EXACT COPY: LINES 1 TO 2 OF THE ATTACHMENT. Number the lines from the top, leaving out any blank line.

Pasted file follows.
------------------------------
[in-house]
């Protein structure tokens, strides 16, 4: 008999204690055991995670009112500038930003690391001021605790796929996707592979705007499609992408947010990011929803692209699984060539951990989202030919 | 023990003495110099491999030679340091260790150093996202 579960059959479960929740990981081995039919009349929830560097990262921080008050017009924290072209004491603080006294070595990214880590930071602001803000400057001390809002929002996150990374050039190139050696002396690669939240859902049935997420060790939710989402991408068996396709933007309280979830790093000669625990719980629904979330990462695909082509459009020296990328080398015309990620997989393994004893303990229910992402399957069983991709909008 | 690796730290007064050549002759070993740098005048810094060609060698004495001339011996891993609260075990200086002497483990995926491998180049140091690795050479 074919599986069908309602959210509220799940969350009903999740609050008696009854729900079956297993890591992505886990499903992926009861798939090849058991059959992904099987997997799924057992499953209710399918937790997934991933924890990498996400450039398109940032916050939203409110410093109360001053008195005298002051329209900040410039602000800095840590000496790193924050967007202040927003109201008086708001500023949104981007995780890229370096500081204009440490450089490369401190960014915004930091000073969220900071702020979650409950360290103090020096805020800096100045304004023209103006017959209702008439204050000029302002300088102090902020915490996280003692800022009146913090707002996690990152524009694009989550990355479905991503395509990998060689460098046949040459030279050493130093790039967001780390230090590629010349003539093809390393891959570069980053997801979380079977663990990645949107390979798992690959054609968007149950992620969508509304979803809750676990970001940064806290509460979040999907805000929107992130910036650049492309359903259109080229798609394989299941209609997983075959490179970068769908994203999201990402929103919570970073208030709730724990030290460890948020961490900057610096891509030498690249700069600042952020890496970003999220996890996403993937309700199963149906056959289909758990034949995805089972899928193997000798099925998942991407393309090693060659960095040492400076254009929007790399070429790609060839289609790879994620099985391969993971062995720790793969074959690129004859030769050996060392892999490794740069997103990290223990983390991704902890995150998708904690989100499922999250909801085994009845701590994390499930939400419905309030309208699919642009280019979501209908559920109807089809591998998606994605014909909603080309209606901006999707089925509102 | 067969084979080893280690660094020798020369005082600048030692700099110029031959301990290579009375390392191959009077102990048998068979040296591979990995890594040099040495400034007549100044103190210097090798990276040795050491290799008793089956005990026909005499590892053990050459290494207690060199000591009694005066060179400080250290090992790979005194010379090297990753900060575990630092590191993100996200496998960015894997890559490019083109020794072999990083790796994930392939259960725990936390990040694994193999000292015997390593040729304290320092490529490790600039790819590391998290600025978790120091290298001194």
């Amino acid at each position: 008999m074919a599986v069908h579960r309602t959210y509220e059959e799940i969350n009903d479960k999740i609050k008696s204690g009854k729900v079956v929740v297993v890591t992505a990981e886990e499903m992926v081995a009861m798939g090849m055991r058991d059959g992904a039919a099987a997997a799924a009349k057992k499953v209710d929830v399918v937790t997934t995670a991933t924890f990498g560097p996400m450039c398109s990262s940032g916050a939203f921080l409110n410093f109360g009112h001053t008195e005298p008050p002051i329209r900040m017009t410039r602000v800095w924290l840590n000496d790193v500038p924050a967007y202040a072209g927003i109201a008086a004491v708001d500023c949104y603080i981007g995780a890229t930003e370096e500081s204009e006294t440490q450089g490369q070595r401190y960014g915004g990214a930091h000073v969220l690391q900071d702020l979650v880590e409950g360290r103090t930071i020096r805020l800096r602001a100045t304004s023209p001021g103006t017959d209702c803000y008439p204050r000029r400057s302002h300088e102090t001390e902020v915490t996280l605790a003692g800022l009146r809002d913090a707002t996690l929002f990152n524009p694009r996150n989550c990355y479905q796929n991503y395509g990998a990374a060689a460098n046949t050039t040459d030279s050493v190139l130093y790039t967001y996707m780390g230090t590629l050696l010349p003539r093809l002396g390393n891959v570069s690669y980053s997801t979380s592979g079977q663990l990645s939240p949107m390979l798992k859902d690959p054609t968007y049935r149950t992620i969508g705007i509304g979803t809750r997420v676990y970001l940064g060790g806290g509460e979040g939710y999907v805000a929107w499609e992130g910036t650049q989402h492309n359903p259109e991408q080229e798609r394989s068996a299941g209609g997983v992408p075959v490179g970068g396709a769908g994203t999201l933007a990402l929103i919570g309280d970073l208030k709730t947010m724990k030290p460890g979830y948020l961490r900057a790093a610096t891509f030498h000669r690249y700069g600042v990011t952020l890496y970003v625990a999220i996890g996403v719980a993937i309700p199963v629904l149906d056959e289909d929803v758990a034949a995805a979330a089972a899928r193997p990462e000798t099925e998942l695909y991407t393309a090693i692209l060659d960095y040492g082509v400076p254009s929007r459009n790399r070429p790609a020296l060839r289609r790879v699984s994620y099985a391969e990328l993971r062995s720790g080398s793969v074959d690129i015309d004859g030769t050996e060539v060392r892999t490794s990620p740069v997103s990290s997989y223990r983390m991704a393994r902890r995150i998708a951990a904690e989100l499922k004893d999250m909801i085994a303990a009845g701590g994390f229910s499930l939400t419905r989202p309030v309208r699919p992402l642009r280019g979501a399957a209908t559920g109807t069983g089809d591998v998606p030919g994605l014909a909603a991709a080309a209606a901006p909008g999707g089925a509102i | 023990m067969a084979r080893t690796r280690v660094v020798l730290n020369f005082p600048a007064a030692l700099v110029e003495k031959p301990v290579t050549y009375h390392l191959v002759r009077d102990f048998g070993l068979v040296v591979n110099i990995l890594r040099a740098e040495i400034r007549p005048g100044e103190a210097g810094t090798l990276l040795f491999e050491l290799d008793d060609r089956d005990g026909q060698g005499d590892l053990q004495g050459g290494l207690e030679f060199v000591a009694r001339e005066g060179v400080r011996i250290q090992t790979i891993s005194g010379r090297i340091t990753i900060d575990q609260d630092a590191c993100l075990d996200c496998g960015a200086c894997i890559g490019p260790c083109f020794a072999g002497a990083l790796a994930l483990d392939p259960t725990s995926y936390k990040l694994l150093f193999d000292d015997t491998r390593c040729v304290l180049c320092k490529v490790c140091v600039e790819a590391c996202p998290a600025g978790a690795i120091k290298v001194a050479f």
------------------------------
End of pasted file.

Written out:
[in-house]
């Protein structure tokens, strides 16, 4: 008999204690055991995670009112500038930003690391001021605790796929996707592979705007499609992408947010990011929803692209699984060539951990989202030919 | 023990003495110099491999030679340091260790150093996202 579960059959479960929740990981081995039919009349929830560097990262921080008050017009924290072209004491603080006294070595990214880590930071602001803000400057001390809002929002996150990374050039190139050696002396690669939240859902049935997420060790939710989402991408068996396709933007309280979830790093000669625990719980629904979330990462695909082509459009020296990328080398015309990620997989393994004893303990229910992402399957069983991709909008 | 690796730290007064050549002759070993740098005048810094060609060698004495001339011996891993609260075990200086002497483990995926491998180049140091690795050479 074919599986069908309602959210509220799940969350009903999740609050008696009854729900079956297993890591992505886990499903992926009861798939090849058991059959992904099987997997799924057992499953209710399918937790997934991933924890990498996400450039398109940032916050939203409110410093109360001053008195005298002051329209900040410039602000800095840590000496790193924050967007202040927003109201008086708001500023949104981007995780890229370096500081204009440490450089490369401190960014915004930091000073969220900071702020979650409950360290103090020096805020800096100045304004023209103006017959209702008439204050000029302002300088102090902020915490996280003692800022009146913090707002996690990152524009694009989550990355479905991503395509990998060689460098046949040459030279050493130093790039967001780390230090590629010349003539093809390393891959570069980053997801979380079977663990990645949107390979798992690959054609968007149950992620969508509304979803809750676990970001940064806290509460979040999907805000929107992130910036650049492309359903259109080229798609394989299941209609997983075959490179970068769908994203999201990402929103919570970073208030709730724990030290460890948020961490900057610096891509030498690249700069600042952020890496970003999220996890996403993937309700199963149906056959289909758990034949995805089972899928193997000798099925998942991407393309090693060659960095040492400076254009929007790399070429790609060839289609790879994620099985391969993971062995720790793969074959690129004859030769050996060392892999490794740069997103990290223990983390991704902890995150998708904690989100499922999250909801085994009845701590994390499930939400419905309030309208699919642009280019979501209908559920109807089809591998998606994605014909909603080309209606901006999707089925509102 | 067969084979080893280690660094020798020369005082600048030692700099110029031959301990290579009375390392191959009077102990048998068979040296591979990995890594040099040495400034007549100044103190210097090798990276040795050491290799008793089956005990026909005499590892053990050459290494207690060199000591009694005066060179400080250290090992790979005194010379090297990753900060575990630092590191993100996200496998960015894997890559490019083109020794072999990083790796994930392939259960725990936390990040694994193999000292015997390593040729304290320092490529490790600039790819590391998290600025978790120091290298001194």